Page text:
Urinary Tract Infections (UTIs) are among the most widespread infections in clinical practice worldwide. With over 8.3 million clinic visits and more than 1 million hospitalizations, cases of UTI are both morbid and recurrent. A single type of bacteria, for example, E.coli causes about 80-90% of UTIs.
UTIs are more common in women than men. Around 50% of women experience Urinary tract infections (UTI) at some point in their lives which has been a growing cause of concern.1
Even though the prevalence data shows that the occurrence of UTI is most likely between the ages of 14 and 24, both men and women of older ages experience episodes of uncomplicated UTIs just as much. In men, symptomatic UTIs are less common with 12% prevalence rates.2
Pneumonia is a form of acute lower respiratory infection. It is characterized by the deposition of fluid and/or pus in the alveoli, limiting oxygen exchange and making breathing painful and difficult.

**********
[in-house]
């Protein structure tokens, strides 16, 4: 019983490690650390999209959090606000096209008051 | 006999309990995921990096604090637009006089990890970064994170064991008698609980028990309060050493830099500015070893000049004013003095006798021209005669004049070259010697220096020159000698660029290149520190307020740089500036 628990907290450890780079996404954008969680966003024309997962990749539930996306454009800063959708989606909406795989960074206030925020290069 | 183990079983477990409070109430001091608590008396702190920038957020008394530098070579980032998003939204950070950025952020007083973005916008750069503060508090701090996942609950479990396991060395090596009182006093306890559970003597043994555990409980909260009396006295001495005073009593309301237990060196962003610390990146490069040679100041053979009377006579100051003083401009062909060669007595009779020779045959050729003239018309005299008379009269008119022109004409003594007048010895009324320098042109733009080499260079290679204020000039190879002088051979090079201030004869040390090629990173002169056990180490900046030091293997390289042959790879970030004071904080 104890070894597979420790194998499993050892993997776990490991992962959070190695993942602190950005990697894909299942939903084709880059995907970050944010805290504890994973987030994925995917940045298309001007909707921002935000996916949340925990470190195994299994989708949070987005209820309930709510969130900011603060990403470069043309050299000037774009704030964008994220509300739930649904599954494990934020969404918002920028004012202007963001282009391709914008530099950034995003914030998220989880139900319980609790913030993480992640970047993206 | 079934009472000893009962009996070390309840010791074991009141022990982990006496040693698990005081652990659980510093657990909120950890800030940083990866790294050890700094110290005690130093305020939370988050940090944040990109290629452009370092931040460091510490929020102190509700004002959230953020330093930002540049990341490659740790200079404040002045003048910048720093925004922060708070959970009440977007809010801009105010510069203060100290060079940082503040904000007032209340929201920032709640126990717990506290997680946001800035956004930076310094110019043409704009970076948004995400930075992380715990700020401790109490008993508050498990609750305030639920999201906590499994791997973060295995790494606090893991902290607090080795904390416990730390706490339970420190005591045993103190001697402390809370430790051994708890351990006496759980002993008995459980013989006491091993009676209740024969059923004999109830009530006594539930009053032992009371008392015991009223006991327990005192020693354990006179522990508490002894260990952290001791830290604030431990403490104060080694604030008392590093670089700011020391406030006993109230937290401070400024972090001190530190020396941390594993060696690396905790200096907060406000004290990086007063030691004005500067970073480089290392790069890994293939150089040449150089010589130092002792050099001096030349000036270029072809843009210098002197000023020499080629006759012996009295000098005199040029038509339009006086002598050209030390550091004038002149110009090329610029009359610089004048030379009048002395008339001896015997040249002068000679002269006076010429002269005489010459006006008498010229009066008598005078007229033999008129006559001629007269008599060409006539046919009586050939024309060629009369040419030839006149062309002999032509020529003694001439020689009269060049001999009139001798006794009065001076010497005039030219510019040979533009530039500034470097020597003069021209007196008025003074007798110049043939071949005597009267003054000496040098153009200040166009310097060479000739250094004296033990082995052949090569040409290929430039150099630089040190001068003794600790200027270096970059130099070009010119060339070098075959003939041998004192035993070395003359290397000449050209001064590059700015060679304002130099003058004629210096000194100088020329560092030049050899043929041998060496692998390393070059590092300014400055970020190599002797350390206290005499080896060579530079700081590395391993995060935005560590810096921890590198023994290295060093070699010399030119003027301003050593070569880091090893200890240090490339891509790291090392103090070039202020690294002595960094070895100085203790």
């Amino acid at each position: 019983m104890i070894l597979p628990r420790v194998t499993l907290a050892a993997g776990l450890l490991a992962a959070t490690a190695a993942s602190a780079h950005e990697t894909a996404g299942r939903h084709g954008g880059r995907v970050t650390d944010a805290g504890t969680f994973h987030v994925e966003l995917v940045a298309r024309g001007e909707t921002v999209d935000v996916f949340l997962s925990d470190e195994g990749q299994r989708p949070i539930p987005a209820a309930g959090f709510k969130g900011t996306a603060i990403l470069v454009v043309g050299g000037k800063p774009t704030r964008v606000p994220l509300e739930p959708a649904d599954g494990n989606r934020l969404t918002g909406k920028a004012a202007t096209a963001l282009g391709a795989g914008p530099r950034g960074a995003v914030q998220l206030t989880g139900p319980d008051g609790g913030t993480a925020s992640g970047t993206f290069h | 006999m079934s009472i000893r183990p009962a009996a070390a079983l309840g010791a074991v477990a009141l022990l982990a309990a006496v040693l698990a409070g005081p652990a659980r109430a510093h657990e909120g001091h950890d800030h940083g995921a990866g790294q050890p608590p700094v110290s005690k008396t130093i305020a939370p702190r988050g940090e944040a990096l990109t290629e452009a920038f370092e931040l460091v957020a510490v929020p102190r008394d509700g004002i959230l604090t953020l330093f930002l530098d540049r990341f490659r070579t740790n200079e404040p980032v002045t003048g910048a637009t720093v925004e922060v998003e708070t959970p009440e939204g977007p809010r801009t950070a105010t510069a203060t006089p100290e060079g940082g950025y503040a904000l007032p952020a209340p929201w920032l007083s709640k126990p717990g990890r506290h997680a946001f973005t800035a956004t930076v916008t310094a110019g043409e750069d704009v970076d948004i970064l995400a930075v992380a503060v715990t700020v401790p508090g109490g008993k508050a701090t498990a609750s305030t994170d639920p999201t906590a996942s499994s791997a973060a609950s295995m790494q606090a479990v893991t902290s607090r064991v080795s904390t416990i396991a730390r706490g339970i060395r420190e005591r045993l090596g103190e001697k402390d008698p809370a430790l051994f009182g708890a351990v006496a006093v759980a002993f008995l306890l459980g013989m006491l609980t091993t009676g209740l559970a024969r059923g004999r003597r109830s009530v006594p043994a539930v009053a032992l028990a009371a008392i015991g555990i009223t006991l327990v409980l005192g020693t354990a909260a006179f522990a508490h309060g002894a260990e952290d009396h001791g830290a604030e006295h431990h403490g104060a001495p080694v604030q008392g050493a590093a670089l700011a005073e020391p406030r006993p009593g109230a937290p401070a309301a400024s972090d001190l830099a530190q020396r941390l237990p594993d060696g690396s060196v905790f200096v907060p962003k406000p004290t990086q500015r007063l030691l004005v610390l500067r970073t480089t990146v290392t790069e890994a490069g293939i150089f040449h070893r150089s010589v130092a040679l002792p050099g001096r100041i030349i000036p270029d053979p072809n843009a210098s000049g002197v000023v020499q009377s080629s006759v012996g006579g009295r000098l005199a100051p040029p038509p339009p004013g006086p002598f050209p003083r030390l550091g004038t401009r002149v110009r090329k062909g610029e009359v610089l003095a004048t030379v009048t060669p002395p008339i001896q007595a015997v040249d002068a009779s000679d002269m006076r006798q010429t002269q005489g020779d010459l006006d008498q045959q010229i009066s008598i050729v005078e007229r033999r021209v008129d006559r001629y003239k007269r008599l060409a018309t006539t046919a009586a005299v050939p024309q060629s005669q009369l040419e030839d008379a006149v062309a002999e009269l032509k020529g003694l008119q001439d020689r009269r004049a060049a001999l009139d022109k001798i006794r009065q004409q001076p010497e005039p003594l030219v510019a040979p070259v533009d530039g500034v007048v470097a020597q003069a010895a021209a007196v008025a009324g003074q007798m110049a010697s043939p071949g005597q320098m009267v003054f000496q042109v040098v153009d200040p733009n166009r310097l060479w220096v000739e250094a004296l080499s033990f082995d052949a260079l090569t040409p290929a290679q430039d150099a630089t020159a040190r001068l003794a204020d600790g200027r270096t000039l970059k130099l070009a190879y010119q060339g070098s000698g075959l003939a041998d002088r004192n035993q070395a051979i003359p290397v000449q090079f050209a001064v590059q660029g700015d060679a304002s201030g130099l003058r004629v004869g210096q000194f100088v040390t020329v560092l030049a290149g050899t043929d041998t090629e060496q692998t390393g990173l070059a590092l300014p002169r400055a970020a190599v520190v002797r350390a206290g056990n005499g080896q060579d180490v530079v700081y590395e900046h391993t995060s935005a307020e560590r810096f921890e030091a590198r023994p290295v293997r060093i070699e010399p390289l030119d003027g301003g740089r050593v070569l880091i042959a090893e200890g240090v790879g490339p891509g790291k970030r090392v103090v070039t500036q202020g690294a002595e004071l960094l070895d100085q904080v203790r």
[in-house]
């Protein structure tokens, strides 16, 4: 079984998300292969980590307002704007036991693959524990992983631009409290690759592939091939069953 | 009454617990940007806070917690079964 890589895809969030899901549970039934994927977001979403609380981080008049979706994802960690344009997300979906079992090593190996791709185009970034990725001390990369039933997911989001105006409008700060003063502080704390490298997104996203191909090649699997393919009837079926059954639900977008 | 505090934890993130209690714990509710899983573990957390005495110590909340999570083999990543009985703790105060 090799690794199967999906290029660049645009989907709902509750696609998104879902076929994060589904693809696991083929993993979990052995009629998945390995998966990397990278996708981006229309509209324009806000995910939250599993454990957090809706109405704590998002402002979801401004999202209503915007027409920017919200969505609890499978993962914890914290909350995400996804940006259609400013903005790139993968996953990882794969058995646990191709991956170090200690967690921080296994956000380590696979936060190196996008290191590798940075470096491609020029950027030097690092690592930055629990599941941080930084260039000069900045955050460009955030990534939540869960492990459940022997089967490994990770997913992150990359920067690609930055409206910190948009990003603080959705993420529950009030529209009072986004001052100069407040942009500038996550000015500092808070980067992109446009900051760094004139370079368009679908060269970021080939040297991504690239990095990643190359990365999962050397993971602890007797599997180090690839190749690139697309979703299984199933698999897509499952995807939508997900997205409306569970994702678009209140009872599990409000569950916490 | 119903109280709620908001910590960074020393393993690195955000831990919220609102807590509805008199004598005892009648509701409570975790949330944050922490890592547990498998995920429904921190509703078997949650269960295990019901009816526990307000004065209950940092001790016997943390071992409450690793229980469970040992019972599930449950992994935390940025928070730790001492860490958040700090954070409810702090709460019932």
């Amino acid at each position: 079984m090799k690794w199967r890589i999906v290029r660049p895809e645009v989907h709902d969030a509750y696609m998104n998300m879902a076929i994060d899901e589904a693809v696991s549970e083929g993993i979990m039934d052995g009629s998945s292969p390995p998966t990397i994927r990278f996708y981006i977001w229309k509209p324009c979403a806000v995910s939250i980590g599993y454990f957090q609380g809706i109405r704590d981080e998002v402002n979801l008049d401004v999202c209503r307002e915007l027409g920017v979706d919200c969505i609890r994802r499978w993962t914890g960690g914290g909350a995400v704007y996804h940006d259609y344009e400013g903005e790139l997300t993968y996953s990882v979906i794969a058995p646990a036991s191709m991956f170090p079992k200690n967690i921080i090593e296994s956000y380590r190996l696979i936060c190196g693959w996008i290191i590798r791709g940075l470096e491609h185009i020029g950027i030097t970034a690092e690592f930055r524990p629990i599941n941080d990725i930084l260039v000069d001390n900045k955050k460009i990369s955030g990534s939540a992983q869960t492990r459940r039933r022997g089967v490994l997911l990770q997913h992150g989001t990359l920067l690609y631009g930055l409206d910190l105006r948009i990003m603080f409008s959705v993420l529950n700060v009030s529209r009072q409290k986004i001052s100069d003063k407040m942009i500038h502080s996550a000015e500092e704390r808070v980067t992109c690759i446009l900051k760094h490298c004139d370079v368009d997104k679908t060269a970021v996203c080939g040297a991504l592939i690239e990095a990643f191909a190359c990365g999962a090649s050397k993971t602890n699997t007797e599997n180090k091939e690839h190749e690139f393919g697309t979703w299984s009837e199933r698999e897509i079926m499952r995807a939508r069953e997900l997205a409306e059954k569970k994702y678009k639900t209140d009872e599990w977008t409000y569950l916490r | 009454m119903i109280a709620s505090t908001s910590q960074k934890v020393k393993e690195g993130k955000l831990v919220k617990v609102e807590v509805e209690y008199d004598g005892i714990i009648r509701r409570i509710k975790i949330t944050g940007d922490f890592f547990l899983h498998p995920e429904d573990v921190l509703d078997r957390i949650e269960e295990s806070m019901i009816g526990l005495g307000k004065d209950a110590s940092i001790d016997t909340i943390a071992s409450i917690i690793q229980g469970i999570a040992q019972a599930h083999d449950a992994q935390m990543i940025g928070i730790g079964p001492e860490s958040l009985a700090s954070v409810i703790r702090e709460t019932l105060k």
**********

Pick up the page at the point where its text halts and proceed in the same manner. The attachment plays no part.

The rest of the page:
Pneumonia is usually caused by viruses or bacteria and rarely by other microorganisms. It is the leading cause of death, especially in children below the age of 5 and adults over 65.1 There are over 30 different causes of pneumonia and are grouped as bacterial pneumonia, viral pneumonia, fungal pneumonia, and other pneumonia. They can also be categorized as community-acquired, hospital-acquired, or aspiration pneumonia.2
Pneumonia affects approximately 450 million people worldwide and leads to 4 million deaths each year. India accounts for over 23% of the global pneumonia burden. With over 30 million new cases of childhood pneumonia reported each year, India tops the list of countries with a high disease burden.3